Emerging from my car, I looked over toward the trees to make sure he was still there. He seemed to be in the same spot in the shade, though I could barely make him out for all the trees.
As I began walking over to introduce myself, I was struck by how indifferent the figure seemed to be. Sitting cross-legged on one end of the bench with one arm resting along the back, he just stared off toward the street. Had he not just seen me drive by?
A bit unsure if he was the best person to talk to, I quickly glanced around to see if anyone else was in sight.
No one. Just a house, a warehouse looking structure, and a pointed red roof emerging from some taller building behind the house.
Getting closer, I waved in the direction of the mystery person who I now noticed was wearing the traditional orange garb of Buddhist monks. His bald head should have given him away sooner.
Not making a reply, the monk just turned his head in my direction and raised it slightly. Of course, in his mind, I am the mystery person. He did have a bit of a puzzled look on his face.
Walking through the trees and into the small clearing, I tried again, “Hello!” offering my hand.
“Yes?” He didn’t stand to great me and left me with a sorry excuse for a handshake.
Awkwardness looming, I jumped right to the point. “My name is Austin. I am looking for a Buddhist temple to bring some students to learn about Buddhism.”
Silence. He glanced up at me again, but that was it.
Realizing he might not speak much English, I decided an alternate plan was in order. Judging from the writing and signage around the buildings, I assumed he wasn’t Chinese. The signs seemed to be written in Thai. Speaking Chinese wasn’t going to work – English would have to do. I switched to a shorter sentence and tried again.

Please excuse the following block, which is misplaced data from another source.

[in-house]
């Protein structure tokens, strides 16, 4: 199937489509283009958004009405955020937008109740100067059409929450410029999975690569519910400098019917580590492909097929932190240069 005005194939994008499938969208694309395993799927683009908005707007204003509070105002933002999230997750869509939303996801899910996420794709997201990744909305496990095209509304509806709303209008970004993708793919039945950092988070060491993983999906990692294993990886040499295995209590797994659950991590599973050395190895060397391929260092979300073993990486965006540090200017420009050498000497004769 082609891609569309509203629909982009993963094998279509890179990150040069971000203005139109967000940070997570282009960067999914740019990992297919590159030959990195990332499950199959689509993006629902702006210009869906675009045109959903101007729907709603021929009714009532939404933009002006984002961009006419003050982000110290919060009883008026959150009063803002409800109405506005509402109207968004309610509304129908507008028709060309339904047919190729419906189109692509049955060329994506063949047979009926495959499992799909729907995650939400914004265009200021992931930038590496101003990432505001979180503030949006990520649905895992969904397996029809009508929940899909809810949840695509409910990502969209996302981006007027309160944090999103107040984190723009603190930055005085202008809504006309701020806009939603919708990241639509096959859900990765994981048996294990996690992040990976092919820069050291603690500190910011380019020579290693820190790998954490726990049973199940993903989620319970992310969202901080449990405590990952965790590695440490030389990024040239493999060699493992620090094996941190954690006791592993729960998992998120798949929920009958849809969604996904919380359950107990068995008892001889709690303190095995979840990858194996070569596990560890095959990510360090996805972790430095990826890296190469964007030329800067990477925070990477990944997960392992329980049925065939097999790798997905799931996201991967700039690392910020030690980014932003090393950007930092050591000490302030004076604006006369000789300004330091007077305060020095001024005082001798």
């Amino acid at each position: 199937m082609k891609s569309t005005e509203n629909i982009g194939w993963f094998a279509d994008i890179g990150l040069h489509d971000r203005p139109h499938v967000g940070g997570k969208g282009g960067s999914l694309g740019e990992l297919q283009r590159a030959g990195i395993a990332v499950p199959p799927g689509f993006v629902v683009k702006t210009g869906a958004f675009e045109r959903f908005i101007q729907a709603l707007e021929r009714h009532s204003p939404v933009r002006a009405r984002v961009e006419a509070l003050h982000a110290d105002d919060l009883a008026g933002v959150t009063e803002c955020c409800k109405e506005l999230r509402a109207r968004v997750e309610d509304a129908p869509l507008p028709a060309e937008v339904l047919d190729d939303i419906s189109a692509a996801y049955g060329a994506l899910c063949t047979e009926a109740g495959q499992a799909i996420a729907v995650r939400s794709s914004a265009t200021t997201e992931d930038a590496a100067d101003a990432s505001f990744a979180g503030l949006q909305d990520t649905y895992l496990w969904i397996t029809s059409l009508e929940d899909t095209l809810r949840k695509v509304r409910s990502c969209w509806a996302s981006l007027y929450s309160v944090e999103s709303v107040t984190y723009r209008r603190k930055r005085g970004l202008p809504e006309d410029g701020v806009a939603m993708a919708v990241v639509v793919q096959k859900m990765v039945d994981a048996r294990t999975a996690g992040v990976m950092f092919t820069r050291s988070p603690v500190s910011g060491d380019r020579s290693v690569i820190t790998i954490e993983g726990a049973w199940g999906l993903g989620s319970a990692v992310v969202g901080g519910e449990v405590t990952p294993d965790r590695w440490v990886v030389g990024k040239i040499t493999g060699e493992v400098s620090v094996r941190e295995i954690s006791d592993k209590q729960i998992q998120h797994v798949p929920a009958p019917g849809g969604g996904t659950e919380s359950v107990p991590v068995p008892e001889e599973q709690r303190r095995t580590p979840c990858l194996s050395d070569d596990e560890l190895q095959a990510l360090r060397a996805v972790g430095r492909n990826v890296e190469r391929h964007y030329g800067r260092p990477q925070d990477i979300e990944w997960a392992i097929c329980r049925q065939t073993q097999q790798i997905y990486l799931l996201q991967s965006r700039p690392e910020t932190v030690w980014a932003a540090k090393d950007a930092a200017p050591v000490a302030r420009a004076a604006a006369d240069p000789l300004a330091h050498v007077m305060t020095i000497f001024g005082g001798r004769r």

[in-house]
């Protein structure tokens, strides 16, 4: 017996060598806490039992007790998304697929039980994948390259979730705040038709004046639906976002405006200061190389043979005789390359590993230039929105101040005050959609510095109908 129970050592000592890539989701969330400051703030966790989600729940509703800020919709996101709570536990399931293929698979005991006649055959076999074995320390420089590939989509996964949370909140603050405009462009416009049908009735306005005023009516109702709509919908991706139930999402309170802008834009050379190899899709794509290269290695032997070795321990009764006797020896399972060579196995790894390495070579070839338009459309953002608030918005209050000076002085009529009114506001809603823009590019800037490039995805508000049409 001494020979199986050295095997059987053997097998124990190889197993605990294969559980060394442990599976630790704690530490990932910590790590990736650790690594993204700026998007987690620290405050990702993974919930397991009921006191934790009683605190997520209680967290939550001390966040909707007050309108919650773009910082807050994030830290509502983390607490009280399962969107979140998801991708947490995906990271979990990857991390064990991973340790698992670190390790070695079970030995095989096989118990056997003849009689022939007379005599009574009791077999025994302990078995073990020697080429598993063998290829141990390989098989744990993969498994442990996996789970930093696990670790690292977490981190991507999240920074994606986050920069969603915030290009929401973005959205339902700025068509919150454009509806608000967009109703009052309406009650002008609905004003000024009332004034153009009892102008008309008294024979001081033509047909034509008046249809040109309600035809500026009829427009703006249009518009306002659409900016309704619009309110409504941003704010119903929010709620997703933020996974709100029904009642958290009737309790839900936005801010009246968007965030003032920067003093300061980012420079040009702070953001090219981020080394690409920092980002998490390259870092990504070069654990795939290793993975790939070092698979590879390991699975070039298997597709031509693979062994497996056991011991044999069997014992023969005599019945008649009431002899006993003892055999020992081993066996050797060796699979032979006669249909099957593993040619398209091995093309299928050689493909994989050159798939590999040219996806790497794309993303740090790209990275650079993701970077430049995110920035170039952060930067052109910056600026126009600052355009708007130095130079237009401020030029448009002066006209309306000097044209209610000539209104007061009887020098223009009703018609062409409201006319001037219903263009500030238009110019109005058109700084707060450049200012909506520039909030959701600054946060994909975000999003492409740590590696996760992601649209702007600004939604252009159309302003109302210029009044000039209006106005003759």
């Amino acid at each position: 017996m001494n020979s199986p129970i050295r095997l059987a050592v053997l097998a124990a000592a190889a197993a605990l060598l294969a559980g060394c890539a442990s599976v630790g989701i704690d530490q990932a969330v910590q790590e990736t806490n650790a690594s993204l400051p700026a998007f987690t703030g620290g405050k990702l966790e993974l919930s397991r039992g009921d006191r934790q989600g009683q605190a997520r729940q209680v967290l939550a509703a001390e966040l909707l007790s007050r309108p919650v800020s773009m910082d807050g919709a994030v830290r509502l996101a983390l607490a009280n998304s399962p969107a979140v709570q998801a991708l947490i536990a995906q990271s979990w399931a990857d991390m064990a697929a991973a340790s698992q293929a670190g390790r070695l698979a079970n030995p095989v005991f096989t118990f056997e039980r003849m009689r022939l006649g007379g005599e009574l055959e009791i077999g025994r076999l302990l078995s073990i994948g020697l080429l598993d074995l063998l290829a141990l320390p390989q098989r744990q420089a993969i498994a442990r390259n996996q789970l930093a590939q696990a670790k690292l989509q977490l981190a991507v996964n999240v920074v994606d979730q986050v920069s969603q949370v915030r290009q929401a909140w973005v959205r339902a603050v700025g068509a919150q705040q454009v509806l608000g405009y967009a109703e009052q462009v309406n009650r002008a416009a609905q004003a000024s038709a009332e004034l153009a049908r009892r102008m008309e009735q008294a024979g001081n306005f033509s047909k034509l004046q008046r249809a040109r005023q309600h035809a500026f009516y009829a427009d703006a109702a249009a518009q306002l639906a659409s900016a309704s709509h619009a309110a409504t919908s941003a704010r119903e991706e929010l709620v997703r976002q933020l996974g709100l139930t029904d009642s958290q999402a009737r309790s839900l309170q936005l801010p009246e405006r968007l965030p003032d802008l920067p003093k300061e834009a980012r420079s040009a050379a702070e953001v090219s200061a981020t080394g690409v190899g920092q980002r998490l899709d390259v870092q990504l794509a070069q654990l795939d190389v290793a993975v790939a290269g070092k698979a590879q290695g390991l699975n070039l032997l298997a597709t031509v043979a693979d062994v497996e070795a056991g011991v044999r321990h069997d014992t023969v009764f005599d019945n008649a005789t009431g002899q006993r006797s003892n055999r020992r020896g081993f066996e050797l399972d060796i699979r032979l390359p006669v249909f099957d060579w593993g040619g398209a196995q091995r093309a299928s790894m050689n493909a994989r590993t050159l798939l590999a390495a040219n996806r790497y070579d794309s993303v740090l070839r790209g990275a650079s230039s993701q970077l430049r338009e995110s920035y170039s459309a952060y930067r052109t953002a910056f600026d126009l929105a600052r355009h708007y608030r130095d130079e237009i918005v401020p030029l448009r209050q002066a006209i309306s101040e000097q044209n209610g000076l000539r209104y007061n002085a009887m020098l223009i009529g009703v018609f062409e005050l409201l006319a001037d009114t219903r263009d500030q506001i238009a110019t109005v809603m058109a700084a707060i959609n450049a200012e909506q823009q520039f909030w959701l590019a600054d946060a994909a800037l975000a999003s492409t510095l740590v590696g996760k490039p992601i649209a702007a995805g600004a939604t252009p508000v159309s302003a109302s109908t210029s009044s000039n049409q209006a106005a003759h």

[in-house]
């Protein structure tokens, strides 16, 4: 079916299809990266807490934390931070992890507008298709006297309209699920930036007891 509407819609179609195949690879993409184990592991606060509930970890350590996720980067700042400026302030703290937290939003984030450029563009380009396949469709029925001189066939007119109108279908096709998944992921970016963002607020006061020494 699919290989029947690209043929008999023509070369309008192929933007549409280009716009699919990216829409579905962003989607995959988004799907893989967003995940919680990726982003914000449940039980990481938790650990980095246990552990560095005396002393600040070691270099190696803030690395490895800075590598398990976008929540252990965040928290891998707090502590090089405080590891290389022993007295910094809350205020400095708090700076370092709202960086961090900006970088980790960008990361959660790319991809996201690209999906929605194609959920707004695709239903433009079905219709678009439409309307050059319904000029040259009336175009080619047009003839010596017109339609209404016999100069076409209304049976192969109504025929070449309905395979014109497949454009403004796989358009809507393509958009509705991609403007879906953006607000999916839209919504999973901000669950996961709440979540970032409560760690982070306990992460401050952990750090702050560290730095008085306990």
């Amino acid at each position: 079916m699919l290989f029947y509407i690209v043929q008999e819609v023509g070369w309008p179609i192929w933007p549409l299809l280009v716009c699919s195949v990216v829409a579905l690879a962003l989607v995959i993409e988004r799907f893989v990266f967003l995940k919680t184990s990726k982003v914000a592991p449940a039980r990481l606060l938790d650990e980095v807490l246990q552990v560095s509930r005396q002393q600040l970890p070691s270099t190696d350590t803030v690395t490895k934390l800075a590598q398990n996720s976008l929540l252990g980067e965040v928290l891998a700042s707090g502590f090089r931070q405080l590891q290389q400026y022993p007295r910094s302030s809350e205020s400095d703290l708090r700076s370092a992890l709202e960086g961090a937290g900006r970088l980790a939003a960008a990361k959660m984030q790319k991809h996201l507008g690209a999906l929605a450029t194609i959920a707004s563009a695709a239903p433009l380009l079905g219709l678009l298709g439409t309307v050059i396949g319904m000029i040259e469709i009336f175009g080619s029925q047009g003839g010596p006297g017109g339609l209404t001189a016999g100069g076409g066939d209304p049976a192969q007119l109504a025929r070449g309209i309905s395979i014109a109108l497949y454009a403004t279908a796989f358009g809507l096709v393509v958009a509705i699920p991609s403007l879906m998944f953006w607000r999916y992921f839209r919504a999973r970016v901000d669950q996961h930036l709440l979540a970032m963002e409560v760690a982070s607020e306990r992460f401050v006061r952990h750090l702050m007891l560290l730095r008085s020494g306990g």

“Is this a Buddhist temple?”
Is it a Thai Buddhist temple?” I emphasized the word ‘Thai’.
“No.” More silence.
I glanced around again. Though I’m no expert on all things Buddhism, I felt pretty confident based on the decor of the buildings that this temple represented some form of southeast Asian Buddhism.
“Where are you from?”
“I am from Laos,” he said, this time slightly cracking a smile.
“Oh ok, you’re Laotian. I am a Christian. My church would like to bring some students here. We want them to learn a little about Buddhism.” I was speaking a couple of paces slower than I had initially. He seemed to understand, but was unsure of how to respond. I continued.
“If we wanted to bring a group of students here, could you show us around?”
“You want to bring students here?” He did seem to be trying his best to follow what I was saying.
“Yes. Could you or someone else show us around?”
“I don’t know.” I assumed this meant he wasn’t quite sure of what I was getting at.
Changing the subject, I would try to arrange a tour a little later. He gave me the impression that the more I said that he didn’t understand, the more frustrated and embarrassed he was feeling. I needed to get on his good side.